Quote
Famous for wearing a white turtleneck at the podium and piano, instead of the standard shirt and tie,....


I only attended one recital by Ashkenazy--in the 1960's in New York--and members of the audience commented afterwards about what he was wearing. No, he wasn't wearing a white turtleneck. He wore a suit and tie, but the standard attire at the time was the more formal white tie and tails, so his suit and tie identified him as a bit of a rebel.

Re: Vladimir Ashkenazy retires [Re: Hank M] #2936262 01/20/20 12:01 PM
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BruceD Offline
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Originally Posted by Hank M
He has always been one of my favorite pianists, but a line from this article on a non-musical subject caught my eye:

Quote
Famous for wearing a white turtleneck at the podium and piano, instead of the standard shirt and tie,....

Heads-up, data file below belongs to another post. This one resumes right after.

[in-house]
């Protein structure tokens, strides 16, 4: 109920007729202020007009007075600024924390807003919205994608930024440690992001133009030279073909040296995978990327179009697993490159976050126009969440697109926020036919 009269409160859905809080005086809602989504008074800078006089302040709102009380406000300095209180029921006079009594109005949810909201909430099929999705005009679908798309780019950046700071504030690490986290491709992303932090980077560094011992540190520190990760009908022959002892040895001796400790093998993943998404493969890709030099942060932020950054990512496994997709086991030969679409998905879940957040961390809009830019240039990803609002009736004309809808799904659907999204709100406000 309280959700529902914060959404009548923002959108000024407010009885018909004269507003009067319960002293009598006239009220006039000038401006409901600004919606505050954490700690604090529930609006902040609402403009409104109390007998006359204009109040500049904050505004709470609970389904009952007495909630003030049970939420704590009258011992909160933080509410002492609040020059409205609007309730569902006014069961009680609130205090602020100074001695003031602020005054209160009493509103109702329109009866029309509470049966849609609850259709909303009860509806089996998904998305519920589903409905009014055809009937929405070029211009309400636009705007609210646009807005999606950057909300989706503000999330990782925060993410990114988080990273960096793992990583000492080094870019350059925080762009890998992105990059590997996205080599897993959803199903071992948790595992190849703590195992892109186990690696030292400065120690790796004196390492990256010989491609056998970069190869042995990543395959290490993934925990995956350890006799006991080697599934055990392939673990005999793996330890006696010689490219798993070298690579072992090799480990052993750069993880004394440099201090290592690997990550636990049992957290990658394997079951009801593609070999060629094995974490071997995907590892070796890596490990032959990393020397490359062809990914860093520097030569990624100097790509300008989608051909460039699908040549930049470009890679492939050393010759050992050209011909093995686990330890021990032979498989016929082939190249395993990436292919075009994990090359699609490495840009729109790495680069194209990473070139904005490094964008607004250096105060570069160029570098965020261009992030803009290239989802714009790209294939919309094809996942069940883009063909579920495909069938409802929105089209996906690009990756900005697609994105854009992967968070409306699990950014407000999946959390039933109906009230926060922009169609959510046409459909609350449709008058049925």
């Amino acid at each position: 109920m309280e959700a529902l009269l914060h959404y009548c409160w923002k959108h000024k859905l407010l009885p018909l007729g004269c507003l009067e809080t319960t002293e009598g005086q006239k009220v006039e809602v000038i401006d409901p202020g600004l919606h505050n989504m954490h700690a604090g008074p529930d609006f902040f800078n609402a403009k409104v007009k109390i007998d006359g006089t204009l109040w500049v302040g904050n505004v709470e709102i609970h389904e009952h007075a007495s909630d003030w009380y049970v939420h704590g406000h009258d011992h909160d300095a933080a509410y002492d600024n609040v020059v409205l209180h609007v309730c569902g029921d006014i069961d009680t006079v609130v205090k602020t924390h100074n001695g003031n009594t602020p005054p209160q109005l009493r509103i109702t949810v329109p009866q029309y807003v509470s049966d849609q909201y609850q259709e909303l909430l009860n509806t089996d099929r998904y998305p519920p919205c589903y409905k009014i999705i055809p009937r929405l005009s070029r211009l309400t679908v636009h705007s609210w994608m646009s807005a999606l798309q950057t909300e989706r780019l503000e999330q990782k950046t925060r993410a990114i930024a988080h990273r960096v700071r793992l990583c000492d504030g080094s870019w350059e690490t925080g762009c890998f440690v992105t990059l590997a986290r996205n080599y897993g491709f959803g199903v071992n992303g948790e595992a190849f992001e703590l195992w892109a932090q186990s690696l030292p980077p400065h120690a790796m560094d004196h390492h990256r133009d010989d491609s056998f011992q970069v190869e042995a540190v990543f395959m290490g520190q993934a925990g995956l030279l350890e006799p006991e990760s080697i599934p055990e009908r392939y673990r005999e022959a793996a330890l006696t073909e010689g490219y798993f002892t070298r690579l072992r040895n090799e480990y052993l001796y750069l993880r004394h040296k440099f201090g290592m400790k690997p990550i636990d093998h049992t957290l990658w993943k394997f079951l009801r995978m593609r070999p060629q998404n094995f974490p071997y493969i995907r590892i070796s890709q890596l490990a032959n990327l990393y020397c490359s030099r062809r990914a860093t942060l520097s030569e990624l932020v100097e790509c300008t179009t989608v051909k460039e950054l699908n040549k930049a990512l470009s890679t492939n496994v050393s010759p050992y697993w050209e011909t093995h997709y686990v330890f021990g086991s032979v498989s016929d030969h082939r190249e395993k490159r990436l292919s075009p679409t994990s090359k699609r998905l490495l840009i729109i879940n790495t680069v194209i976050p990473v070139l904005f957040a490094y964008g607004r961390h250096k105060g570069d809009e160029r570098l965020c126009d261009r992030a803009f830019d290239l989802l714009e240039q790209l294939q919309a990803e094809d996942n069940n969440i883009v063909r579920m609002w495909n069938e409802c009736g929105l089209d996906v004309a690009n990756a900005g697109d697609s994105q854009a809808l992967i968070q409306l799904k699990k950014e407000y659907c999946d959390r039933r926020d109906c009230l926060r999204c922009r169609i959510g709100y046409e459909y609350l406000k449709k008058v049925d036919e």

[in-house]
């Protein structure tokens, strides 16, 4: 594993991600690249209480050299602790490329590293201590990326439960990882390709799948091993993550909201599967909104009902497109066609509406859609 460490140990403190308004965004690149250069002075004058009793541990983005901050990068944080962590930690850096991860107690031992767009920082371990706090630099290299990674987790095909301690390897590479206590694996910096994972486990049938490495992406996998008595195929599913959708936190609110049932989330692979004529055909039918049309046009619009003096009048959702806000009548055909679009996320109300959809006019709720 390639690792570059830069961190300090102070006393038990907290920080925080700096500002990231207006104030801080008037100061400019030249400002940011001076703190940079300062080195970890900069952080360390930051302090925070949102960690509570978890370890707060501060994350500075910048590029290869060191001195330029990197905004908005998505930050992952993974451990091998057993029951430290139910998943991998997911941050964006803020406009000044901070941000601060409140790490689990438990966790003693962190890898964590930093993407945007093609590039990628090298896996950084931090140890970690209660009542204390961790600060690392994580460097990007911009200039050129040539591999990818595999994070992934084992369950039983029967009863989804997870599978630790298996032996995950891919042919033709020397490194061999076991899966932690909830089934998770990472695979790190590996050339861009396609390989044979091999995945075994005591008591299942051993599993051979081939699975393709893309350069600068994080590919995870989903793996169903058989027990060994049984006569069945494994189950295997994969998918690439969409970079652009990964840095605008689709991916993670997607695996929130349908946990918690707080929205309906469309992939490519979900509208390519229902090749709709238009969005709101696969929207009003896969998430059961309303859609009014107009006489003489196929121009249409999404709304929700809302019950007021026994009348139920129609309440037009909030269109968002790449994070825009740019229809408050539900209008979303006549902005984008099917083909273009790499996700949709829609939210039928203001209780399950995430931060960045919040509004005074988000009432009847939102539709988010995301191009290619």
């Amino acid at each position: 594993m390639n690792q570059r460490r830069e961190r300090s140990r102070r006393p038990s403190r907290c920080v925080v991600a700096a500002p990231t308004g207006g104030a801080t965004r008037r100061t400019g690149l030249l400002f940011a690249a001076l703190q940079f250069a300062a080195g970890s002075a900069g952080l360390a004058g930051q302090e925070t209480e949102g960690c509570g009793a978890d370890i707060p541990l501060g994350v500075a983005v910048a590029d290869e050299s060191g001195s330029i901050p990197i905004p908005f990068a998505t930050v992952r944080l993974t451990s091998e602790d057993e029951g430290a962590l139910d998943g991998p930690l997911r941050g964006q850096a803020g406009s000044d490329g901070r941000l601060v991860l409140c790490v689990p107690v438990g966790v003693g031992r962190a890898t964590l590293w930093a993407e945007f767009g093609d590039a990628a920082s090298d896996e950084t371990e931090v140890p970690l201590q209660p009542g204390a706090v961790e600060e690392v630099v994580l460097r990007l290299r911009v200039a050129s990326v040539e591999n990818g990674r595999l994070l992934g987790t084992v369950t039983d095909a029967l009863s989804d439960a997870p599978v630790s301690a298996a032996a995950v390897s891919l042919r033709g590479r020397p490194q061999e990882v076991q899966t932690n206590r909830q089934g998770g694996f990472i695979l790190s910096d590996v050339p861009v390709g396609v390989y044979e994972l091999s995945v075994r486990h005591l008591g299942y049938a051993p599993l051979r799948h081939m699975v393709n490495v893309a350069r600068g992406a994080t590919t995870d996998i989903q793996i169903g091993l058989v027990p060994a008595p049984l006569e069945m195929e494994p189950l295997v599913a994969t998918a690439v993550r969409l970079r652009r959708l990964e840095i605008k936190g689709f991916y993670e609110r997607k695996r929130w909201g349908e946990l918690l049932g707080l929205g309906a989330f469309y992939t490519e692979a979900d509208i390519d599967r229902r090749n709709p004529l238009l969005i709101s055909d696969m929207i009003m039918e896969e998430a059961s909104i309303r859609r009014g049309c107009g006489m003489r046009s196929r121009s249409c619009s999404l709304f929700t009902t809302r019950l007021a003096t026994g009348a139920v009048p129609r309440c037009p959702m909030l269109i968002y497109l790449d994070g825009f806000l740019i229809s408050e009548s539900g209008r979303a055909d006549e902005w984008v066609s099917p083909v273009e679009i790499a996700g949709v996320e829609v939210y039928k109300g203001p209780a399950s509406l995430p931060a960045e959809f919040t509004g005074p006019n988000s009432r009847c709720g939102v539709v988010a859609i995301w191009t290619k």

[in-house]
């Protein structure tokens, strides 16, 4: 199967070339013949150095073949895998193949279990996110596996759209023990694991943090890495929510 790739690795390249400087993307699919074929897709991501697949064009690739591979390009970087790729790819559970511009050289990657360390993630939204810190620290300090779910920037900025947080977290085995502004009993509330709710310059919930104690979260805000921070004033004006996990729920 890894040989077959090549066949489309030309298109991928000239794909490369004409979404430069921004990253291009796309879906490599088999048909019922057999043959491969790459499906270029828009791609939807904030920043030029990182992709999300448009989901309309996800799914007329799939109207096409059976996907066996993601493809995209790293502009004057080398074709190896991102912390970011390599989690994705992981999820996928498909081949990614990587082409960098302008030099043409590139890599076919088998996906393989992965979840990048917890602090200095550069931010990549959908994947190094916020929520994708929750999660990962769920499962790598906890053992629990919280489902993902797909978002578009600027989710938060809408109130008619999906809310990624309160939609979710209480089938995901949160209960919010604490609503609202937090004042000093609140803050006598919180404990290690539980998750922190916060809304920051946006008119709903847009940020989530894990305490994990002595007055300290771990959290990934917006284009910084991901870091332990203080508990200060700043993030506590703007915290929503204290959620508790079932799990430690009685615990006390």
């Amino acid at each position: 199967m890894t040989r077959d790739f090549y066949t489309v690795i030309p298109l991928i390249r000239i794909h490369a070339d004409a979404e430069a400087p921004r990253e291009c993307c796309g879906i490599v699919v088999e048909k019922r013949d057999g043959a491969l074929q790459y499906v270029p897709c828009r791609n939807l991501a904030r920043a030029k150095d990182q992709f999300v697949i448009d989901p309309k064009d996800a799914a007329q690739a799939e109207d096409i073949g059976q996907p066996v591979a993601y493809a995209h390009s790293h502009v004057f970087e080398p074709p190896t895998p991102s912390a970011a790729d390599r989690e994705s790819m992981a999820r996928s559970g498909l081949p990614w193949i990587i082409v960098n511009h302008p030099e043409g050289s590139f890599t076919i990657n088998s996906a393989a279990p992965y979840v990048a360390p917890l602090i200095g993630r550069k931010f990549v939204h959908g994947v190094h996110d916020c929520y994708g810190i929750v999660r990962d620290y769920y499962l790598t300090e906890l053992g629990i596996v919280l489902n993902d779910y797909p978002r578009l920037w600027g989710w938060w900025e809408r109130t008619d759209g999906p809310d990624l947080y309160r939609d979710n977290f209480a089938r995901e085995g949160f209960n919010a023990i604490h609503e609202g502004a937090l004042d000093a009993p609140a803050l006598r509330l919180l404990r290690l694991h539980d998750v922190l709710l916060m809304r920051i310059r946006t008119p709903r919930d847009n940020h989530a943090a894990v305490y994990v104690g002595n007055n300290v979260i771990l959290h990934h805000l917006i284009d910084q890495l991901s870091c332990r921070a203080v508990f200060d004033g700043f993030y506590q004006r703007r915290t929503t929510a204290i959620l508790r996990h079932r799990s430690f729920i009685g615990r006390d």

I only attended one recital by Ashkenazy--in the 1960's in New York--and members of the audience commented afterwards about what he was wearing. No, he wasn't wearing a white turtleneck. He wore a suit and tie, but the standard attire at the time was the more formal white tie and tails, so his suit and tie identified him as a bit of a rebel.


The first time I saw him in recital, it was a black (or navy) turtleneck. It was a bit of an eye-opener for, at the time (as in Hank M's experience), standard concert attire was white tie and tails.

Regards,


BruceD
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Estonia 190
Re: Vladimir Ashkenazy retires [Re: kbrod1] #2936271 01/20/20 12:45 PM
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newport Offline